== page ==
Sunday, February 3, 2013

Laura - Trailer (1944)

Laura (1944)

Instant killers to a blogger's game: moving. Waiting to have my internet installed was torture.....'

It took me awhile to figure out which movie to talk about. I've watched a smattering of good movies, a good mix of american and korean movies. Instead, I would rather talk about a movie that grabbed my attention for reasons I'm not too sure of.

Let me just say that I'm not really into film noir.  I learned from a long-ago class that it tends to paint the female character as a femme fatale in order for those returning from war to cope with the new status that women gave themselves. Before learning that, I thought the femme fatale  was a great new status that women had in films. They were beautiful, strong, and in tuned with their sexuality. Until I realized that the femme fatale was usually set up to fail or die. Which made me really unhappy. Also, I kept getting distracted at deciphering what those cocked mouth men were saying. Why was that way of speaking so popular? It just seemed so painful and irritating. Eh, not my fad.

Once again, can't remember why I had this on my netflix queue. I did enjoy watching this movie with my boyfriend. It was pretty comical trying to figure out what the heck they were saying. Once we did get into the movie, it was hard to get out. It was a great story to follow. The ending was really abrupt. Completely abrupt. As in gasp, credits roll. Huh?

"Laura" is a murder mystery. McPherson, a detective with a dark past is set to discover to who murdered Laura. Laura, a beautiful  socialite remembered by her ex-fiance- Shelby (played by a very young Vincent Price!), her friend and admirer-Waldo, and her loyal maid- Bessy. As McPherson ferrets out the leads leading to Laura's death, he finds himself becoming more entrenched in her beauty, falling in love with a ghost. A ghost that may not be a ghost at all.....

I have to admit,it's fun writing like this. Can you hear the trill of background music?

It was a great trying to guess who killed her. Each person in her history had a motive to kill her. Each had alibis.The more back story we get on each character, the more complicated her story becomes. Did she deserve to die? Was it an accident?  Was it an act of love?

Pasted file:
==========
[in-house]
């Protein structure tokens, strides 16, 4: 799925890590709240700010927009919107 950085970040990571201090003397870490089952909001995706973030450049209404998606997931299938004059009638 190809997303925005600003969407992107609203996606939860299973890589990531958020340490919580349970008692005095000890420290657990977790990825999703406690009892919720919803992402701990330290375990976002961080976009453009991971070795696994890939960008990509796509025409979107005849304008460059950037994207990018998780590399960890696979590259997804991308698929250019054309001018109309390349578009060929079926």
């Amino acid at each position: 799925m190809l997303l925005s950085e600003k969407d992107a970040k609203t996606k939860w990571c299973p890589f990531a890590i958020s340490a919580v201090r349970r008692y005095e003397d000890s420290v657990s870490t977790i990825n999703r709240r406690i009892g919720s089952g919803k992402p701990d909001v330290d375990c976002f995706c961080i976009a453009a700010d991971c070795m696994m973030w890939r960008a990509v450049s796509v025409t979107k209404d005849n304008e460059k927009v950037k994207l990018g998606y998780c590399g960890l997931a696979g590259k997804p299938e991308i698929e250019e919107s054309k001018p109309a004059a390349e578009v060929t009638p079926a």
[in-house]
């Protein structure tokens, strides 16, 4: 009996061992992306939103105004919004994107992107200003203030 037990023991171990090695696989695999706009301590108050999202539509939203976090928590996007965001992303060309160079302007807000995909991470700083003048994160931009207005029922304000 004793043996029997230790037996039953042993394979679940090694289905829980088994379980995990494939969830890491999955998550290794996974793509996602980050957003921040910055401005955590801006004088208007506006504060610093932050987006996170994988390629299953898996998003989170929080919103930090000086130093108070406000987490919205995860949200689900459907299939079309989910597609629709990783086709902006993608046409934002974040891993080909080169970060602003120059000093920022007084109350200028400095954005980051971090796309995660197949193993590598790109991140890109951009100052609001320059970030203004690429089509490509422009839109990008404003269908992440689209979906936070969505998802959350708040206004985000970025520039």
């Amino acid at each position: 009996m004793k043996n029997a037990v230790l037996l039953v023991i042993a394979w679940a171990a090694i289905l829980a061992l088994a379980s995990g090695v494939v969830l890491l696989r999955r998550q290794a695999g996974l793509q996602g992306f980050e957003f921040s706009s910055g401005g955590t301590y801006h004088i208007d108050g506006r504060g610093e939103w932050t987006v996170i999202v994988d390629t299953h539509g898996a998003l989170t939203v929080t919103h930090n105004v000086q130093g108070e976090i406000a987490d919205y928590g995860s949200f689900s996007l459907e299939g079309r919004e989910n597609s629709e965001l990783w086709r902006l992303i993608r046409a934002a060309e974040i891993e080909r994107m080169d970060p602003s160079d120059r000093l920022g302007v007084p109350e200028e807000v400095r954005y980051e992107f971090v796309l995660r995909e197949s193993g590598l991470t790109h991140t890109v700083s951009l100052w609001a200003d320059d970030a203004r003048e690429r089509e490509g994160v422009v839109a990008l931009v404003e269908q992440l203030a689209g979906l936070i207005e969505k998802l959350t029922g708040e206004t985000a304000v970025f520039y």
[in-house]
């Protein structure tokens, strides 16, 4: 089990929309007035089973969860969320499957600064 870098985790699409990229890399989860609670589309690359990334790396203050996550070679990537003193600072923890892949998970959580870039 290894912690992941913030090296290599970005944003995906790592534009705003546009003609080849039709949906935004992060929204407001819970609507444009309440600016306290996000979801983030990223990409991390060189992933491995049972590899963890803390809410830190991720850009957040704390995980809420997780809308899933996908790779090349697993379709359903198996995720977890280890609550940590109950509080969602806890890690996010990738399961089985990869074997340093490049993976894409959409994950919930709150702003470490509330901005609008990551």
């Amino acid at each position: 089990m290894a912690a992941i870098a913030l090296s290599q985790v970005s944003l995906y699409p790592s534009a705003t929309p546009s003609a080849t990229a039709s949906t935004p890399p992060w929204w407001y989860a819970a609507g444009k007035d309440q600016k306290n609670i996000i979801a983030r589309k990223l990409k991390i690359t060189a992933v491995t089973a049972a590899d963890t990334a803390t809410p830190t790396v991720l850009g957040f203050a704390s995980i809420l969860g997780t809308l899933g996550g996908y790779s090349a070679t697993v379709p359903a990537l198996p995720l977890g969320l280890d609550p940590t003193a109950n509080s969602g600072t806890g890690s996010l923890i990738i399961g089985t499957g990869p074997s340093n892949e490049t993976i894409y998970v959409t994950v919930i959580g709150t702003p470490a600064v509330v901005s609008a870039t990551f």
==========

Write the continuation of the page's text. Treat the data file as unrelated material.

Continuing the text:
Mcpherson definitely employs some interesting tactics to bring out the killer to light. At times it seemed drawn and pointless, other times it was brilliant. After ping-ponging over who the real killer is, the final revelation was a bit of a downer. It seemed so obvious yet not.The justifications the killer gave just made it so creepy...

The dialogue had some great moments. Most of them came from Waldo, a man who writes a column for a newspaper with an acid tongue. His wit and delivery were hilarious times and weird at others. He's the type of person that says scathing remarks about people yet everyone adores him. Seriously, this guy did not give a f**K! He first speaks to McPherson in the bathtub while typing away. Then he makes the detective hand him a towel.I can't help but wonder if he wrote all those articles in such a way because his testicles were shrinking by the moment? Weird thought but now your thinking of it too....

Gene Tierney. One of my favorite classic hollywood actresses. She was absolutely gorgeous. Stunning. She was gorgeous in "Leave Her to Heaven". She was a great femme fatale. I could easily see how anyone would fall for her charms. Even to death.

This is definitely a film that should be re watched to appreciate all of its facets. Now that I know who the killer was, I wonder if I could figure out the clues.

All in all, I can definitely understand why this movie is considered a cinematic gem. It definitely surprised the heck out of me.